Dead Lake during 1860's

Reprinted from the Dead Lake Newsletter

DEAD LAKE HISTORY by Ernie West

    I don’t know if any of you have ever noticed, but on many large maps of the United States, if you look close, Dead Lakes is on it.  I recently got back from a trip over to North Dakota.  We visited a number of historical sites, and at one there was an ancient map dated 1860 that covered both of the Dakotas and Minnesota.  It was a rather sparse map but Dead Lake was on it.  I know it’s a small thing, but Dead Lake was important enough to put it on the map 149 years ago.

    Now back to some more local history.  The further back in time you go, the more likely you’ll find that the Sioux or Chippewa Indians were part of the story.  It’s difficult to tell which ones were the ornery ones at any exact time.  By the way, there was a third group that was quite ornery part of the time too (white settlers).  There were two fairly developed white settlements back in the 1860’s and 1870’s:  The Alexandria area and the Pelican Rapids area.  In between these two it was very unsettled, and those settlers knew they were pretty much on their own.  One such settlement actually built a small fort just east of where Underwood is now.  They had an alarm system set up and a plan for everyone to flee to the fort if danger approached.  I don’t know if it ever came down to a fight, but if not it was probably due to the fact that the Indians knew these settlers were prepared.  More information can be found at The Ottertail County Historical Society in Fergus Falls.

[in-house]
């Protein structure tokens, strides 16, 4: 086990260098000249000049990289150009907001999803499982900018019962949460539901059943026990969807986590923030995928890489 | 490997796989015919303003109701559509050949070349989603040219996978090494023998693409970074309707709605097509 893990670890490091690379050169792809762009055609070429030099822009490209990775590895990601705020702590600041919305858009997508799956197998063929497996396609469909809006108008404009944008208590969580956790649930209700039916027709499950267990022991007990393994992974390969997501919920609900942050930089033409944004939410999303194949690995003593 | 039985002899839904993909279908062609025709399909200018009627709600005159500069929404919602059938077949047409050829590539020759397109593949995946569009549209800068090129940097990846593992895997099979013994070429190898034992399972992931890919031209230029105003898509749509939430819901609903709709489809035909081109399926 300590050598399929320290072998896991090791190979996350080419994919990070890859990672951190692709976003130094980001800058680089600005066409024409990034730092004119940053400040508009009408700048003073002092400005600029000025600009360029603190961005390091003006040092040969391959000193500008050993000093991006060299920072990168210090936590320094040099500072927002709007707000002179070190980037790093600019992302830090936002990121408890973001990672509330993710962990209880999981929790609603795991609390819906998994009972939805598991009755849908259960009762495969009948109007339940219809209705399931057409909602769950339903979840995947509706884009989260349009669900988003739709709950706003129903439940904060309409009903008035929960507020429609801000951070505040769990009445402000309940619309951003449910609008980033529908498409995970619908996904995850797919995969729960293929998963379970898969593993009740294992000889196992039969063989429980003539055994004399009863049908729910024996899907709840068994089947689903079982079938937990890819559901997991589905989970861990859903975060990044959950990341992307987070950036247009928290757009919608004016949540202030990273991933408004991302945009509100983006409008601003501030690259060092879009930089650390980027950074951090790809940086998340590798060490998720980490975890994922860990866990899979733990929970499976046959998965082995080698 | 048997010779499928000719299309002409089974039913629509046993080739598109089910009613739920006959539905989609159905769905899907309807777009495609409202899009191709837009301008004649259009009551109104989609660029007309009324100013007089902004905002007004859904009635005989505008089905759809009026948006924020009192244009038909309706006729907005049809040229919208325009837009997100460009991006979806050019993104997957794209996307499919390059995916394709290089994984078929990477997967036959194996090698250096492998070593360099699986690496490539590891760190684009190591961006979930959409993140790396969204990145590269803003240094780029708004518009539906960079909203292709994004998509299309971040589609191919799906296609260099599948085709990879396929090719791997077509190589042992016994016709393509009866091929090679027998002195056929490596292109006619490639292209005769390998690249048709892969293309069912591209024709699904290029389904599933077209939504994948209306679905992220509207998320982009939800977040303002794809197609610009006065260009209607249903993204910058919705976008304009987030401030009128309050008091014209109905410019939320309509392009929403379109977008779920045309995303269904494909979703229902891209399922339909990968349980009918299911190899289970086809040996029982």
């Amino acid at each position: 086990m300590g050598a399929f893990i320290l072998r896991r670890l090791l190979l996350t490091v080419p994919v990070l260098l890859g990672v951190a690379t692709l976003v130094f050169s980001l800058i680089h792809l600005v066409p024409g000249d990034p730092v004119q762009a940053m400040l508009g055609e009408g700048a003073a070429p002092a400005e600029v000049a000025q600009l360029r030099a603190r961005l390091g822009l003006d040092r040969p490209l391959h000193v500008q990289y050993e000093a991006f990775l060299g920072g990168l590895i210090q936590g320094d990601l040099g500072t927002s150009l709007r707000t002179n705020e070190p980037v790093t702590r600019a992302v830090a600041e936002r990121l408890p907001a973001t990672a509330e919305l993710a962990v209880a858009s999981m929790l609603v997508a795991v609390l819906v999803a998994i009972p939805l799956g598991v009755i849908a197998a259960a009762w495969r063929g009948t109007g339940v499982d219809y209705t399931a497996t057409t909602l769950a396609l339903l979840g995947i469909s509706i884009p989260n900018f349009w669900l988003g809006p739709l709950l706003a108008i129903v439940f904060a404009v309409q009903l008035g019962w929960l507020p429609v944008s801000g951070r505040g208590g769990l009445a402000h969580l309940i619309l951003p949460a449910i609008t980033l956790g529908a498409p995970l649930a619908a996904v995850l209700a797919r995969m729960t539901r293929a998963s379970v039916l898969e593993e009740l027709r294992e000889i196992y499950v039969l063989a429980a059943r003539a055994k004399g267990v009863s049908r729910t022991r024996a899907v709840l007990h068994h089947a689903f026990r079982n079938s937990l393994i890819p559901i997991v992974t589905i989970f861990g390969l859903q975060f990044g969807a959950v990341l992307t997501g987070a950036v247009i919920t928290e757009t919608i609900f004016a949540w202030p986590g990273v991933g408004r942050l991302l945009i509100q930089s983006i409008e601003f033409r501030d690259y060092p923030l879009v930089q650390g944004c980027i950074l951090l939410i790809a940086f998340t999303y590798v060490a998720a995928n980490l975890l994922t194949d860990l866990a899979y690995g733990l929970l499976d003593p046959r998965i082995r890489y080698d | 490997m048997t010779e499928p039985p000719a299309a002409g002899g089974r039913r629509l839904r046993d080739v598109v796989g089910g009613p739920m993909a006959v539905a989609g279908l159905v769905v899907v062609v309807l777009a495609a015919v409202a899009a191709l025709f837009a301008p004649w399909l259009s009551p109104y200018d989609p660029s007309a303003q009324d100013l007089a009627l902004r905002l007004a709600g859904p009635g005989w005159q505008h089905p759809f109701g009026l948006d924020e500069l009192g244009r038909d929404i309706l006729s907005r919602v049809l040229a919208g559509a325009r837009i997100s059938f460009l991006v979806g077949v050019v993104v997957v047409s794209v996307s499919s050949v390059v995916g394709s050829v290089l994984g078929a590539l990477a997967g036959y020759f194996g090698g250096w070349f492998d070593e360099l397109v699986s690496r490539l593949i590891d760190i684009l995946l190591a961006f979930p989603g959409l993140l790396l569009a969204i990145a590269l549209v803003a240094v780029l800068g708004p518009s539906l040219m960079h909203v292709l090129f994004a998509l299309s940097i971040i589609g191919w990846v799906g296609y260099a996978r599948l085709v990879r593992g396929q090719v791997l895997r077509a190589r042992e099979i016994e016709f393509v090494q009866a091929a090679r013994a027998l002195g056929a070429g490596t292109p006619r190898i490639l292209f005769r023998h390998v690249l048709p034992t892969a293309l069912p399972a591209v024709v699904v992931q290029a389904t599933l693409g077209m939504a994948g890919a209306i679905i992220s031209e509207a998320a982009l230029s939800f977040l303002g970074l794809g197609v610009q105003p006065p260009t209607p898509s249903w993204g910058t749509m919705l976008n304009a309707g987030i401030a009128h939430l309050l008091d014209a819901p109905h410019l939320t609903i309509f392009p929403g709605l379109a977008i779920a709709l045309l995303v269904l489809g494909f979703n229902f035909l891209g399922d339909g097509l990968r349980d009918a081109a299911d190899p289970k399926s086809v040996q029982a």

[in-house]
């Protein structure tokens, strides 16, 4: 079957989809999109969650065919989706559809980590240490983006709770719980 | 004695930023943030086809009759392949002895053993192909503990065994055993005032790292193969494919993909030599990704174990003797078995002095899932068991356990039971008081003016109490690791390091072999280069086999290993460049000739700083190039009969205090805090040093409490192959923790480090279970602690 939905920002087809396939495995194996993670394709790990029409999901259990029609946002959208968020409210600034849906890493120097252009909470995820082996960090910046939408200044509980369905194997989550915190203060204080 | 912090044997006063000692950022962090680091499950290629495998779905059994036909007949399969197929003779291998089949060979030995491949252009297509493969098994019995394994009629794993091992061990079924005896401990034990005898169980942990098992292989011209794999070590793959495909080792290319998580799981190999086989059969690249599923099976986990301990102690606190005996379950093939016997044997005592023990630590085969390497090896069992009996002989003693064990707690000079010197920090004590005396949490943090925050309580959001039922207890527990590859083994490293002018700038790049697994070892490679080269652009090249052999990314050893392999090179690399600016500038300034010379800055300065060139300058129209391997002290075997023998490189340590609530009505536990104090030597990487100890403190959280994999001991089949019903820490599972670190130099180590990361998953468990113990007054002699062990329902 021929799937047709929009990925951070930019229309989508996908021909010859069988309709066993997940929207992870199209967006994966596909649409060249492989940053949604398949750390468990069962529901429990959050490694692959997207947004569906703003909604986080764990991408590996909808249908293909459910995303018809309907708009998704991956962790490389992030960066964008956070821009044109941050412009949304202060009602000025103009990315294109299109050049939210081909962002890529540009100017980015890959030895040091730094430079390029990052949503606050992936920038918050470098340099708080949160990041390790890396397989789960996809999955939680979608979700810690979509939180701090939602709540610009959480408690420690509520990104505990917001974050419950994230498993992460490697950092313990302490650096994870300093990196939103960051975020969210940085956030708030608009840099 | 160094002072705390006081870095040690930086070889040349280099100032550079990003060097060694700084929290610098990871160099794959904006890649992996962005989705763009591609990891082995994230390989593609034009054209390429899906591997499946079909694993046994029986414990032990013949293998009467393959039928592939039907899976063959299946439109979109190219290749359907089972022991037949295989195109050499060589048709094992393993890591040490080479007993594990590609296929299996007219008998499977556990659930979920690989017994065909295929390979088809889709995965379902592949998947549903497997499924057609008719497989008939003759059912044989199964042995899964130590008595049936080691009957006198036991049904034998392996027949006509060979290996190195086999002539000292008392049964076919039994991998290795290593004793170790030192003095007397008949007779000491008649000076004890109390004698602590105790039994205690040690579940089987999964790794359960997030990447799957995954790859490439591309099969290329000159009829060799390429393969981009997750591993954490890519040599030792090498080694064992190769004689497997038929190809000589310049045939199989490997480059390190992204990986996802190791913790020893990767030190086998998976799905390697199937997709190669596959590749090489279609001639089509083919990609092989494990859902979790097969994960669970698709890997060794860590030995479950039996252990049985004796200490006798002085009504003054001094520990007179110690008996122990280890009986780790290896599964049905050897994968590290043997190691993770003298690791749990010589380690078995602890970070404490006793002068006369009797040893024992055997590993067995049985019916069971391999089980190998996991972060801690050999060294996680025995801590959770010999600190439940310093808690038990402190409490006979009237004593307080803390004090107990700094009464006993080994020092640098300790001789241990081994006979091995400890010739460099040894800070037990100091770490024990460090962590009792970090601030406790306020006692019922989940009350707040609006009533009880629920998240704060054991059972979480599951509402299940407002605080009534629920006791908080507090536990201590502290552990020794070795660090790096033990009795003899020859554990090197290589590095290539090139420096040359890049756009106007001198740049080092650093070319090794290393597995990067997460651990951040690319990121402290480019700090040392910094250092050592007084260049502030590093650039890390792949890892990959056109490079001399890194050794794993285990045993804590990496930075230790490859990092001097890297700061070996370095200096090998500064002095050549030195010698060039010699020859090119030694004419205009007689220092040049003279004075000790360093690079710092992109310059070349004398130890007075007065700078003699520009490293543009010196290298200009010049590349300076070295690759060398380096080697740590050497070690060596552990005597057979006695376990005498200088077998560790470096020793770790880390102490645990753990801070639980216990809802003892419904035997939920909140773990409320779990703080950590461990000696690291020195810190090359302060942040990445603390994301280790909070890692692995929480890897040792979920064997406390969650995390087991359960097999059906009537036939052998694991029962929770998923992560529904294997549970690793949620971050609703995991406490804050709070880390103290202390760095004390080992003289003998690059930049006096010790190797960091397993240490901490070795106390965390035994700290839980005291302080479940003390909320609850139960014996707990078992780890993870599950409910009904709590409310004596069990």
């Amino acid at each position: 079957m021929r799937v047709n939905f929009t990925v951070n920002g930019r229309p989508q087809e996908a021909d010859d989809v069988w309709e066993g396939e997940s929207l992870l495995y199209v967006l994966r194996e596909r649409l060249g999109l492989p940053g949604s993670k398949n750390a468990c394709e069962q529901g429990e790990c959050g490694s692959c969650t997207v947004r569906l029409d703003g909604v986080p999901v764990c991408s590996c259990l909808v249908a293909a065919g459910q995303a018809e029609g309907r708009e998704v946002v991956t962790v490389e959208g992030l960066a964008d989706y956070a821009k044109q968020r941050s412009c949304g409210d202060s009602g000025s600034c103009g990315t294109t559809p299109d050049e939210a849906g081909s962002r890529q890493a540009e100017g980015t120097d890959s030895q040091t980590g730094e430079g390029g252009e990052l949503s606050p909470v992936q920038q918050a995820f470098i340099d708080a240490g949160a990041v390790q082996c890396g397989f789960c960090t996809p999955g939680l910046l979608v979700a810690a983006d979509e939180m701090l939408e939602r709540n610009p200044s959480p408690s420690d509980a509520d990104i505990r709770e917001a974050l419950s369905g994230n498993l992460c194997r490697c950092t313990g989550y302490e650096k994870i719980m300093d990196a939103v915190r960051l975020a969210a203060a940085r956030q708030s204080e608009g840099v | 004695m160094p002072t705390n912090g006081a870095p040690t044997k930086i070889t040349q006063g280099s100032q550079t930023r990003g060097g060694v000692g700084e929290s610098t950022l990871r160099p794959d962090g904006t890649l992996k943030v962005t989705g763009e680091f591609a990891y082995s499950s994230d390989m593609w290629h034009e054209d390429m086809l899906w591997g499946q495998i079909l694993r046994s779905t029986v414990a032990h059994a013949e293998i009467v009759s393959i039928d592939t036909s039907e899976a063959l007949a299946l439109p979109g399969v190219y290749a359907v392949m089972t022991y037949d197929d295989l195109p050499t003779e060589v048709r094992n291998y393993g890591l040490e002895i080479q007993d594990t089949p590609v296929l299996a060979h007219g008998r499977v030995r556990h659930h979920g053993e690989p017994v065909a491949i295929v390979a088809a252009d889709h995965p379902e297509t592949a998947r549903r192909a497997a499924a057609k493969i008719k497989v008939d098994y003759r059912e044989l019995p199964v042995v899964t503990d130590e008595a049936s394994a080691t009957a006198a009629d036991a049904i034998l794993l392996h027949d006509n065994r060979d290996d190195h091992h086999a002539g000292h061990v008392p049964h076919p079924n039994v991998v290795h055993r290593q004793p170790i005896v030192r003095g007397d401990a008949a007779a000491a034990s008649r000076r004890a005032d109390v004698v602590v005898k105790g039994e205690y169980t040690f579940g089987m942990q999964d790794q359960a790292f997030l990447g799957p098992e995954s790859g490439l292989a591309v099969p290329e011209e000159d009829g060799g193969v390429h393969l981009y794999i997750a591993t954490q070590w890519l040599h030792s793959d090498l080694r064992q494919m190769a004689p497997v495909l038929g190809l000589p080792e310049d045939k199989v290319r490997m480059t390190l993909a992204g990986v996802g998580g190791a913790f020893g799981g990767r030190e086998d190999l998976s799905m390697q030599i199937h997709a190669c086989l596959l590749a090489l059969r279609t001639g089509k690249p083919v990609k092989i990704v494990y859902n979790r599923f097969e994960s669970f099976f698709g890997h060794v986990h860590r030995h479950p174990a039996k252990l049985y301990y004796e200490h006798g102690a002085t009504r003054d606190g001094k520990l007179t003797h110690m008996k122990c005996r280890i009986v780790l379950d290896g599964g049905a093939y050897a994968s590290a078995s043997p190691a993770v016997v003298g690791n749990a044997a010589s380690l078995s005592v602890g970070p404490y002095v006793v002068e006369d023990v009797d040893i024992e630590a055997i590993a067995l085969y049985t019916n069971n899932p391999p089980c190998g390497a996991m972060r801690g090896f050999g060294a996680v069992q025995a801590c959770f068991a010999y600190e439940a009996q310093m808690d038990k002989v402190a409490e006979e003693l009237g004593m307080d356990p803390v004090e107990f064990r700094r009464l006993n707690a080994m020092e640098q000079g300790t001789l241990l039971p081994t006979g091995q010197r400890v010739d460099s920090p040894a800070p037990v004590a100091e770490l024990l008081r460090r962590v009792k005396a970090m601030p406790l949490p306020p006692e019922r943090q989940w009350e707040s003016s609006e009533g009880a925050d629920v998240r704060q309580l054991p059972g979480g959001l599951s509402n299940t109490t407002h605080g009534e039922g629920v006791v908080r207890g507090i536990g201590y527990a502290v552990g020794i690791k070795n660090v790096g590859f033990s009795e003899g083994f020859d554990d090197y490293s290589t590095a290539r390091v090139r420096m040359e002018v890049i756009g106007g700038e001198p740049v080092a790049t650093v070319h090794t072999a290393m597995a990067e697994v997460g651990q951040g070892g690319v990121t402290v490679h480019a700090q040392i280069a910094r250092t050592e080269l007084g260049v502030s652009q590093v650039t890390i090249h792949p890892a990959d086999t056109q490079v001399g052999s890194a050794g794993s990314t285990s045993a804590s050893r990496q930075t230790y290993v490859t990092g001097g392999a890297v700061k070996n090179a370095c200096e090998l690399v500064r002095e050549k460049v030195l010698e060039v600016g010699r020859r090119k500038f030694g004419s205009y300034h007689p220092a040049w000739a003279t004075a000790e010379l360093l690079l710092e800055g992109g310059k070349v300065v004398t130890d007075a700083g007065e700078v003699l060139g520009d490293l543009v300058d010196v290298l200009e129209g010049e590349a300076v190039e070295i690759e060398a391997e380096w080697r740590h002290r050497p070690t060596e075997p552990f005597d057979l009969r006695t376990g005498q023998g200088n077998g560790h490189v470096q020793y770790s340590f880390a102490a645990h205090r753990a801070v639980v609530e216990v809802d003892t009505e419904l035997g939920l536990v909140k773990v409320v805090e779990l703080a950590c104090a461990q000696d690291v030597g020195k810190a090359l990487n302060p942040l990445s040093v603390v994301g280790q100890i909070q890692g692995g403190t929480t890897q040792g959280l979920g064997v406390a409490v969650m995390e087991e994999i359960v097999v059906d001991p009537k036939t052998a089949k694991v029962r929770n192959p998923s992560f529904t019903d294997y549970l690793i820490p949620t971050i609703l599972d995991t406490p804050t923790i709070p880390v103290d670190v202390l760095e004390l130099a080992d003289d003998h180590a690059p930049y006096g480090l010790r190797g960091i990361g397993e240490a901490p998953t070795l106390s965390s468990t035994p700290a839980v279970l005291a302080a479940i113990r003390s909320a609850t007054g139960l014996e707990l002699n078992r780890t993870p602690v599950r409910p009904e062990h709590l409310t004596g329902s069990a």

Much closer to home; one of our local persons, Tim Sullivan, who has quite a bit of knowledge regarding Indian history along with archeological experience both here on Dead Lake and over in the Dakotas, has proven again that the Indians did trade wares over quite an extended area.  He has found on the shores of Dead Lake a type of flint that only could have come from the Knife River area in North Dakota over 300 miles from here.  Before the white man came the Indian nations used their local products as trade (money) for items that other tribes had.  Sometimes this trading leap-frogged from tribe to tribe over considerable distances.

    In the last Dead Lake Newsletter, I’d mentioned the fact that there were some more or less unmarked cemeteries in the area.  One of these is an Indian burial area on what I prefer to call “Oak Knoll”.  That’s the part of our lake that some people tried to call “Blue Heron Bay”.  In the recent past there seemed to be little concern for this Indian cemetery by the Indian community, the government, or the developers.  I’m one of only four or five people who know where this cemetery is at.  Maybe I’m reading too much between the lines, but I get the feeling that all of us want to keep it that way.  Being that we’re all getting a little long in the tooth, it won’t be to long and this secret will be lost in time.  Better yet, Oak Knoll has more and more of a chance to be a state park now with no development.  Let’s hope so!                                                         

Ernie West